Nation, State, and Economy
Contributions to the Politics and History of Our Time
Автор(и) : Ludwig von Mises
Издател : Liberty Fund, Inc.
Място на издаване : Indianapolis, USA
Година на издаване : 2006
ISBN : 978-0-86597-641-2 PB
Брой страници : 194
Език : английски
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Nation, State, and Economy, published less than a year after Austria’s defeat in World War I, examines and compares prewar and postwar economic conditions and explicates Mises’s theory that each country’s prosperity supports rather than undercuts the prosperity of other countries. Mises’s humanitarian recommendations in this book, born from a classical liberal perspective, provide a striking example of how supposedly “hardnosed” economic theory, based on the reality of experience, is in fact far more supportive of human flourishing than seemingly more “idealistic” but actually impractical social theories. Specifically, Mises warned of the consequences of the punitive terms of the Treaty of Versailles by victors more interested in punishing their defeated enemies than in building a Europe that would be able to meet the challenges of the future. With the benefit of hindsight we see how different European and world history might have been.
“Rational policy and rational economic management have outwardly enriched beyond measure the lives of the individual and of nations. That could be overlooked, since attention was always paid only to the poverty of those still living outside the boundaries of the territories already won by the free economy and because the lot of the modern worker was always compared with that of the rich man of today, instead of the lots of both being compared with those of their ancestors. It is true that modern man is never content with his economic position, that he would like to have things still better. Yet precisely this incessant striving for more wealth is the driving force of our development; one cannot eliminate it without destroying the basis of our economic civilization. The contentment of the serf, who was happy when he did not suffer actual hunger and when his lord did not thrash him too badly, is no ideal state of affairs whose passing one could lament.”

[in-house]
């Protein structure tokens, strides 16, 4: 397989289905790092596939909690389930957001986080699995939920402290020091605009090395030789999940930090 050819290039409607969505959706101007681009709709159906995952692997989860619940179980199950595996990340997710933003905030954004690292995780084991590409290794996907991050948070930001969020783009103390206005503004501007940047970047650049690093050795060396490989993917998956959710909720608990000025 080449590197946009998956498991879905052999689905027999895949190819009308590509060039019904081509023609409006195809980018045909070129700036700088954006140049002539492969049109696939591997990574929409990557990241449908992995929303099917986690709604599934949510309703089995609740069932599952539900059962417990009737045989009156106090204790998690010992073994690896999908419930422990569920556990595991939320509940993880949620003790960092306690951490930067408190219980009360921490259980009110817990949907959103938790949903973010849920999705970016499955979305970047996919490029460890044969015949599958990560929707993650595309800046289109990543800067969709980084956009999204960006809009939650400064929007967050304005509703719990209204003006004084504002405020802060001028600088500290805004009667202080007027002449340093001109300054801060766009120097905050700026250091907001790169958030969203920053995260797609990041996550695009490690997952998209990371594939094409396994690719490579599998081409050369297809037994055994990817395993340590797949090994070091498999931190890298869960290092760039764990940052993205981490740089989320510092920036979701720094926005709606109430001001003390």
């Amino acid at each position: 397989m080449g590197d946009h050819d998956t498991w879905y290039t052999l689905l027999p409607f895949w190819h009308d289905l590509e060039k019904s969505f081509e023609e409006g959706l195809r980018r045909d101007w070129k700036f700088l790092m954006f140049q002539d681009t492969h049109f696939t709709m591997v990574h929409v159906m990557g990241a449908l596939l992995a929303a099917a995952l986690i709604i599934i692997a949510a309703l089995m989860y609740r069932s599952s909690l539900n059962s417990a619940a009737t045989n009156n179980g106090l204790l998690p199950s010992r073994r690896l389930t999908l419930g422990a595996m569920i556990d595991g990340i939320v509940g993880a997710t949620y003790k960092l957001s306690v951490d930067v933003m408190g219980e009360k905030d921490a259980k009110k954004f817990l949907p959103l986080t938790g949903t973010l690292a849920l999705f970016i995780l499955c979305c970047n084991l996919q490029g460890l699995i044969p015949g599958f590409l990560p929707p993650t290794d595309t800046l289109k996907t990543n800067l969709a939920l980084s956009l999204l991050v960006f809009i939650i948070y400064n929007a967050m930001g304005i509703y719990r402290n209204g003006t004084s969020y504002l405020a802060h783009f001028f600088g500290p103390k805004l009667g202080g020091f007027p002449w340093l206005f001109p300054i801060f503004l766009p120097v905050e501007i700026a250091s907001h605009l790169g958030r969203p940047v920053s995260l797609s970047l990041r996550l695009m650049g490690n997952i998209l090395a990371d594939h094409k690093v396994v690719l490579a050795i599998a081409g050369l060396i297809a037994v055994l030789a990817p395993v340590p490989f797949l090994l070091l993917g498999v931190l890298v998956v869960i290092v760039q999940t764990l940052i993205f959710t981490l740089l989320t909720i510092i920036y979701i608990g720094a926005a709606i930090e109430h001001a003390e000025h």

Ludwig von Mises
Ludwig Heinrich Edler von Mises (1881-1973) was the acknowledged leader of the Austrian School of economic thought, a prodigious originator in economic theory, and a prolific author. Mises’ writings and lectures encompassed economic theory, history, epistemology, government, and political philosophy. His contributions to economic theory include important clarifications on the quantity theory of money, the theory of the trade cycle, the integration of monetary theory with economic theory in general, and a demonstration that socialism must fail because it cannot solve the problem of economic calculation. Mises was the first scholar to recognize that economics is part of a larger science in human action, a science which Mises called “praxeology”. He taught at the University of Vienna and later at New York University. Mises wrote many works on two related economic themes: 1. monetary economics, inflation, and the role of government, and 2. the differences between government-controlled economies and free trade. His influential work on economic freedoms, their causes and consequences, brought him to highlight the interrelationships between economic and non-economic freedoms in societies, and the appropriate role for government.